Apart from Gilead’s (GILD) HIV and liver disease portfolio, the company also has drugs for oncology, cardiovascular, inflammation, respiratory, and other therapeutic areas. Over 90% of revenues come from antiviral product sales from the HIV franchise and the liver disease franchise. Other products reported revenues of $1.6 billion for 2016 as compared to $1.4 million for 2015.
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The oncology portfolio includes the drug Zydelig, which is used in combination with rituximab for the treatment of chronic lymphocytic leukemia (or CLL). It’s also used in the treatment of relapsed follicular B-cell non-Hodgkin lymphoma and small lymphocytic lymphoma for patients who have undergone at least two prior treatments. Zydelig reported revenues of $168 million in 2016.
The cardiovascular portfolio consists of three drugs. Letairis is used in the treatment of pulmonary arterial hypertension. Lexiscan injections are used as a pharmacologic stress agent indicated for radionuclide myocardial perfusion imaging. Ranexa is used for the treatment of patients with chronic angina.
During 2016, Letairis and Ranexa reported revenues of $819 million and $700 million, respectively.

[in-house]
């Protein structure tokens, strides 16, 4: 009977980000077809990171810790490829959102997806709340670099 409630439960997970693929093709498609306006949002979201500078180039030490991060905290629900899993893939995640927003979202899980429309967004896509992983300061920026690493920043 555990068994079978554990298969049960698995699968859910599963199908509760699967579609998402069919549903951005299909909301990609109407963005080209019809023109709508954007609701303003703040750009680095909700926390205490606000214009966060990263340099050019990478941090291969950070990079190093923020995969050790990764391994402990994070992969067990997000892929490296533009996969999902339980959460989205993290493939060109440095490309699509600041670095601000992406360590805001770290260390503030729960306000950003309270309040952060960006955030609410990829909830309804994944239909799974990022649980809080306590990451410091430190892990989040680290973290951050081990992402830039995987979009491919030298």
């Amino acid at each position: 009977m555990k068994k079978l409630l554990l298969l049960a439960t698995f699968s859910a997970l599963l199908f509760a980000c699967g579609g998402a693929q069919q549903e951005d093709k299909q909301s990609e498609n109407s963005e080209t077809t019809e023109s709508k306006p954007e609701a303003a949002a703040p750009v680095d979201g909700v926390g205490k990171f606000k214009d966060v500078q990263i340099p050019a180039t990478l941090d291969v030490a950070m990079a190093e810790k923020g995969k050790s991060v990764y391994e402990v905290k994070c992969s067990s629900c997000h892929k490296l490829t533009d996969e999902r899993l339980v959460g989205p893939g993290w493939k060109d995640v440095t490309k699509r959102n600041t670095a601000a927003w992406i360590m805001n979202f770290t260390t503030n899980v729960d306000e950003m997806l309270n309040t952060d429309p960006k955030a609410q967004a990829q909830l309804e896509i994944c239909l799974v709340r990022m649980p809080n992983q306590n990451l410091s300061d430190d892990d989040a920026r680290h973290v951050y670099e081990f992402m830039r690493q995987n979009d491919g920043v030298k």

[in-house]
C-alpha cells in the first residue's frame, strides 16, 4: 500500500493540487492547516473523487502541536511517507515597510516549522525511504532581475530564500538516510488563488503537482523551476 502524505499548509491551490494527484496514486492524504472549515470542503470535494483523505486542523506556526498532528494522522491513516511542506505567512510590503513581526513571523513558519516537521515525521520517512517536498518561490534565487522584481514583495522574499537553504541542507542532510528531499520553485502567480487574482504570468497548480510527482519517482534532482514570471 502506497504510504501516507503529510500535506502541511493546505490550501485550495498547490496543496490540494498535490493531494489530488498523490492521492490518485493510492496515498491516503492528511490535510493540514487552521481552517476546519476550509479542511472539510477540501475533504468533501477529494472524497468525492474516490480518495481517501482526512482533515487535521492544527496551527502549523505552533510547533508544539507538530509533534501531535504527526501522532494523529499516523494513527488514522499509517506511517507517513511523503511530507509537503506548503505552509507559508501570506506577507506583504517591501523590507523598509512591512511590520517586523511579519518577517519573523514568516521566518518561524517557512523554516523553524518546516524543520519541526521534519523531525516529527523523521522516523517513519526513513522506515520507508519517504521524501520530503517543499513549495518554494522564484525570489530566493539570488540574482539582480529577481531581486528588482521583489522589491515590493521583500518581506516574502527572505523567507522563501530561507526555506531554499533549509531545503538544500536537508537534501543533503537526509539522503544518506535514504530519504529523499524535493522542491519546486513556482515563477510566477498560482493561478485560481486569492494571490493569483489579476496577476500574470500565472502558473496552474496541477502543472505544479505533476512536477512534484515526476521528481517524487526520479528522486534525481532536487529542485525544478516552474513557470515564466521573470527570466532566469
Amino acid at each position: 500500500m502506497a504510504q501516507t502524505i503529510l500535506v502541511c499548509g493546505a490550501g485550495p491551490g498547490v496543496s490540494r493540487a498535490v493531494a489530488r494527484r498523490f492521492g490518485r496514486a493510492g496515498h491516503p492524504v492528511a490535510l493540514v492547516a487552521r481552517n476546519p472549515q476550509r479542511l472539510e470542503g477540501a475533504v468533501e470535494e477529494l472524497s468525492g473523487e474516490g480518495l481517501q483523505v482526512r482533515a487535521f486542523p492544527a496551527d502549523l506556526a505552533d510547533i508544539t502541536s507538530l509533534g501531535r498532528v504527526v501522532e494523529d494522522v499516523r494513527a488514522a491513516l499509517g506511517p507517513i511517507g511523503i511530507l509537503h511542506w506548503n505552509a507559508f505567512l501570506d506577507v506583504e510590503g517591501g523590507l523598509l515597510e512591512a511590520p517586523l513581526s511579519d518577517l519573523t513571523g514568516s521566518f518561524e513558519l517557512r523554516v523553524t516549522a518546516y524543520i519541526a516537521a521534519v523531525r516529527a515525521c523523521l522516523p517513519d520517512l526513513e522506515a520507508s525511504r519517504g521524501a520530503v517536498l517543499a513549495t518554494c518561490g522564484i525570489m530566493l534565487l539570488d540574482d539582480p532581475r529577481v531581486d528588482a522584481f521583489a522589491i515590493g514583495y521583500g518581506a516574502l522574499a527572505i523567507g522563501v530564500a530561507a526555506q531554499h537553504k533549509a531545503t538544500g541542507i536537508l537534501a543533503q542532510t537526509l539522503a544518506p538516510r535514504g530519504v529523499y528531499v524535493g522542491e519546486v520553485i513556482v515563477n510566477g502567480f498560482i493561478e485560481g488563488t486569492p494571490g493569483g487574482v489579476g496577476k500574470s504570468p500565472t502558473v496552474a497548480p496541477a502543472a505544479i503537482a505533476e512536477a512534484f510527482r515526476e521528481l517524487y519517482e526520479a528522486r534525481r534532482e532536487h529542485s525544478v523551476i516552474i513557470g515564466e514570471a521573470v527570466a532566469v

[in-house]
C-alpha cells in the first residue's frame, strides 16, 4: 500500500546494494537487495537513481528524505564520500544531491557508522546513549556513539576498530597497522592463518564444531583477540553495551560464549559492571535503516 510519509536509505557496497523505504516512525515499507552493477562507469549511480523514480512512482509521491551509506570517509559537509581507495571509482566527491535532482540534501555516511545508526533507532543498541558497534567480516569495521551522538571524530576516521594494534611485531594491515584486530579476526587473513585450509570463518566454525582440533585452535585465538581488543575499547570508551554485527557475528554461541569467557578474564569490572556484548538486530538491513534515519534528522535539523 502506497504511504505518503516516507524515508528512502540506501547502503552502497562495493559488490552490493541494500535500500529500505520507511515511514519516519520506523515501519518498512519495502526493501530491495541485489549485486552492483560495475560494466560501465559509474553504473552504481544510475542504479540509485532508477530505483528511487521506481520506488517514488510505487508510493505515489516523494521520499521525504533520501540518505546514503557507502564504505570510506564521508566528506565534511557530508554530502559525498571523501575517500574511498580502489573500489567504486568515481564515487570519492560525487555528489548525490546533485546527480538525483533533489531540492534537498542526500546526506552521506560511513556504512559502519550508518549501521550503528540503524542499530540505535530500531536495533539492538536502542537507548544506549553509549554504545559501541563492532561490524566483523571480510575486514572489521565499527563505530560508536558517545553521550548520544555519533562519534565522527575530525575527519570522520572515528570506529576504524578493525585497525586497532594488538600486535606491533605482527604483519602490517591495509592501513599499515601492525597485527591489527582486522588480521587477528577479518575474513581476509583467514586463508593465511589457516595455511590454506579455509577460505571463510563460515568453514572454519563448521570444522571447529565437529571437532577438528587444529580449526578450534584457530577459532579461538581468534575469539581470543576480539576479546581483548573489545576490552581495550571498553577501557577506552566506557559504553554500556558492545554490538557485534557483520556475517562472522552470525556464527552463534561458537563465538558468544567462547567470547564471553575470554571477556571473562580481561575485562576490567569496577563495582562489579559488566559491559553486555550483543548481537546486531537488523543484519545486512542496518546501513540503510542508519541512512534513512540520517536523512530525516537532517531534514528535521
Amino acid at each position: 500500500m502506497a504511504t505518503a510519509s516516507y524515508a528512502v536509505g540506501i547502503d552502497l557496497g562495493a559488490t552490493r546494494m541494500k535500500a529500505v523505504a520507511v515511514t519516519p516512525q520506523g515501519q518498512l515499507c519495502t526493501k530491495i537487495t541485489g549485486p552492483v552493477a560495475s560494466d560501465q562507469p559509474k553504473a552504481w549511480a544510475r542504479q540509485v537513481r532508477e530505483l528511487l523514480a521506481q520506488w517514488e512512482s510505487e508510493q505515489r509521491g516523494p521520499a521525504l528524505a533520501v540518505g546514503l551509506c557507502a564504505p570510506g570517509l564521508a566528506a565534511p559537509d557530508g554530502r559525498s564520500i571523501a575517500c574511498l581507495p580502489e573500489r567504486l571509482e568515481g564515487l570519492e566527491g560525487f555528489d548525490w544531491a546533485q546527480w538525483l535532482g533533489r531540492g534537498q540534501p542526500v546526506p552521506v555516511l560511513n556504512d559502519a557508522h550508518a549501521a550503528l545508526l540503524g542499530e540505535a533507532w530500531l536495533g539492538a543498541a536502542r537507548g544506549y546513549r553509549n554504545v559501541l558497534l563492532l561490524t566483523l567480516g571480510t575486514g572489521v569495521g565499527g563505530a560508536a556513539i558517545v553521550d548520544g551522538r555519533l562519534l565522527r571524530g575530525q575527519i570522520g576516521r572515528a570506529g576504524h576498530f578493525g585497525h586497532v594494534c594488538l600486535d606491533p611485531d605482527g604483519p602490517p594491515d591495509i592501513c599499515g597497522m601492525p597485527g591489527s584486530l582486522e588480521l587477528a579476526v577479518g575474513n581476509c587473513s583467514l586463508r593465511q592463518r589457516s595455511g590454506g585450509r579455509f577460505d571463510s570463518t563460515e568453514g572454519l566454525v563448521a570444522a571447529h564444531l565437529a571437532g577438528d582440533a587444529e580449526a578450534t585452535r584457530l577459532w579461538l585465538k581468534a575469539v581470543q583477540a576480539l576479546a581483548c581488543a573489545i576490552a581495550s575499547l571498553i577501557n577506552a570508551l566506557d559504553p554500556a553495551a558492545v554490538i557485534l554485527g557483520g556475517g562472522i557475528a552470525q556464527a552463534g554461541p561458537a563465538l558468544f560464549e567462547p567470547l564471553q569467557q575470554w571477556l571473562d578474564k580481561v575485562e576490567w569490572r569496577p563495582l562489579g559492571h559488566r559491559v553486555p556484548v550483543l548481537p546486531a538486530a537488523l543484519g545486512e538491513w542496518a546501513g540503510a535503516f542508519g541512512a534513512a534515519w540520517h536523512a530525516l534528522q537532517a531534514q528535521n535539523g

The inflammation and respiratory portfolio includes two drugs: Cayston and Tamiflu. Cayston is used for improving respiratory symptoms in patients with cystic fibrosis and pseudomonas aeruginosa. Tamiflu is an influenza neuraminidase inhibitor used in the treatment of patients with influenza infection.
AmBisome and Macugen are other drugs from Gilead. AmBisome reported revenues of $356 million during 2016 as compared to $350 million during 2015. AmBisome is used in empirical therapy where fungal infections are presumed in febrile and neutropenic patients.
To divest the risk, investors can consider ETFs like the iShares S&P Global Healthcare ETF (IXJ), which holds ~2.2% of its total assets in Gilead Sciences.